Thursday is Thanksgiving Day. Since the first days of the United States, the nation has regularly celebrated God’s many blessings on our great nation. President George Washington issued the first Thanksgiving Proclamation in 1789, ordering that November 26 be set aside as a day of “public thanksgiving and prayer” to acknowledge God’s blessings on the newly-formed federal republic. President Washington’s proclamation (reproduced below) is eloquent and understated, and makes clear that he views the American Constitution as one of the blessings. He thanks God for “the peaceable and rational manner, in which we have been enabled to establish constitutions of government for our safety and happiness, and particularly the national One now lately instituted,” along with “the civil and religious liberty with which we are blessed” and “wise, just, and constitutional laws” that are “discreetly and faithfully executed and obeyed.” Such thanks are no less appropriate today. The American Constitution, though often misinterpreted and inconsistently applied, has been largely successful at keeping tyranny at bay. Constant vigilance has kept our civil and religious liberties largely intact. The Constitution provided the mechanism for passing the Reconstruction Amendments, which set the legal foundations of racial equality in the wake of the Civil War. Faithful implementation of these amendments’ original meaning took nearly a century of additional work, but it eventually happened. Justice Scalia attributes the long-running success of the American Constitution to the structural separation of powers, with horizontal distribution of authority among the separate branches and vertical distribution between the States and the federal government. Without separation of powers, the Bill of Rights – which is important for plenty of other reasons – would have been honored mainly in the breach. And so this Thanksgiving, let’s give thanks for all of our blessings, including the Constitution that has protected generations of republican democracy. Here’s the text of President Washington’s Thanksgiving Proclamation: [New York, 3 October 1789] By the President of the United States of America. a Proclamation. Whereas it is the duty of all Nations to acknowledge the providence of Almighty God, to obey his will, to be grateful for his benefits, and humbly to implore his protection and favor—and whereas both Houses of Congress have by their joint Committee requested me “to recommend to the People of the United States a day of public thanksgiving and prayer to be observed by acknowledging with grateful hearts the many signal favors of Almighty God especially by affording them an opportunity peaceably to establish a form of government for their safety and happiness.” Now therefore I do recommend and assign Thursday the 26th day of November next to be devoted by the People of these States to the service of that great and glorious Being, who is the beneficent Author of all the good that was, that is, or that will be—That we may then all unite in rendering unto him our sincere and humble thanks—for his kind care and protection of the People of this Country previous to their becoming a Nation—for the signal and manifold mercies, and the favorable interpositions of his Providence which we experienced in the course and conclusion of the late war—for the great degree of tranquillity, union, and plenty, which we have since enjoyed—for the peaceable and rational manner, in which we have been enabled to establish constitutions of government for our safety and happiness, and particularly the national One now lately instituted—for the civil and religious liberty with which we are blessed; and the means we have of acquiring and diffusing useful knowledge; and in general for all the great and various favors which he hath been pleased to confer upon us. [A]nd also that we may then unite in most humbly offering our prayers and supplications to the great Lord and Ruler of Nations and beseech him to pardon our national and other transgressions—to enable us all, whether in public or private stations, to perform our several and relative duties properly and punctually—to render our national government a blessing to all the people, by constantly being a Government of wise, just, and constitutional laws, discreetly and faithfully executed and obeyed—to protect and guide all Sovereigns and Nations (especially such as have shewn kindness unto us) and to bless them with good government, peace, and concord—To promote the knowledge and practice of true religion and virtue, and the encrease of science among them and us—and generally to grant unto all Mankind such a degree of temporal prosperity as he alone knows to be best. Given under my hand at the City of New-York the third day of October in the year of our Lord 1789. Go: Washington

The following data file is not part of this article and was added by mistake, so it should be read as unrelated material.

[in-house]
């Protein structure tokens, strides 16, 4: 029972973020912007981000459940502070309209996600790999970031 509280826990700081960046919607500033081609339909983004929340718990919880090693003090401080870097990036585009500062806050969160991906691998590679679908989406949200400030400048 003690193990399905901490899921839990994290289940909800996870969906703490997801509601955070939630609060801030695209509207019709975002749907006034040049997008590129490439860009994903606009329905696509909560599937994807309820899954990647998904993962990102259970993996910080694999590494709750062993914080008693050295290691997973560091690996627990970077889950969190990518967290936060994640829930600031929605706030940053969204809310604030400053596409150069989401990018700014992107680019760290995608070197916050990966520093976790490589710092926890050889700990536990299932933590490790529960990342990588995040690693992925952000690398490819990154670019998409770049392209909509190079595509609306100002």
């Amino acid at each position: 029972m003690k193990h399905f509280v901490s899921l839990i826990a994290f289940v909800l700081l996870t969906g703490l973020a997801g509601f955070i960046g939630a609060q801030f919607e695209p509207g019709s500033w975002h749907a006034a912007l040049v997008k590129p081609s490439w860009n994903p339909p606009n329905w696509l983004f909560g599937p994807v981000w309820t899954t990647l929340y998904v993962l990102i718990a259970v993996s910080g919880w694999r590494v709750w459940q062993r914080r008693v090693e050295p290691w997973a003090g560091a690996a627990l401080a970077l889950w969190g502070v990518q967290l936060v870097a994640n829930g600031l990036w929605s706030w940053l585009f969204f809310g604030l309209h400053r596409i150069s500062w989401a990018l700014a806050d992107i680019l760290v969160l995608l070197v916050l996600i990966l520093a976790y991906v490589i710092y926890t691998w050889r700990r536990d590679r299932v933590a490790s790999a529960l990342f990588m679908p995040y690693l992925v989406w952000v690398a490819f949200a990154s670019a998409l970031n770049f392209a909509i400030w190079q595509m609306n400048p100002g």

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It’s On!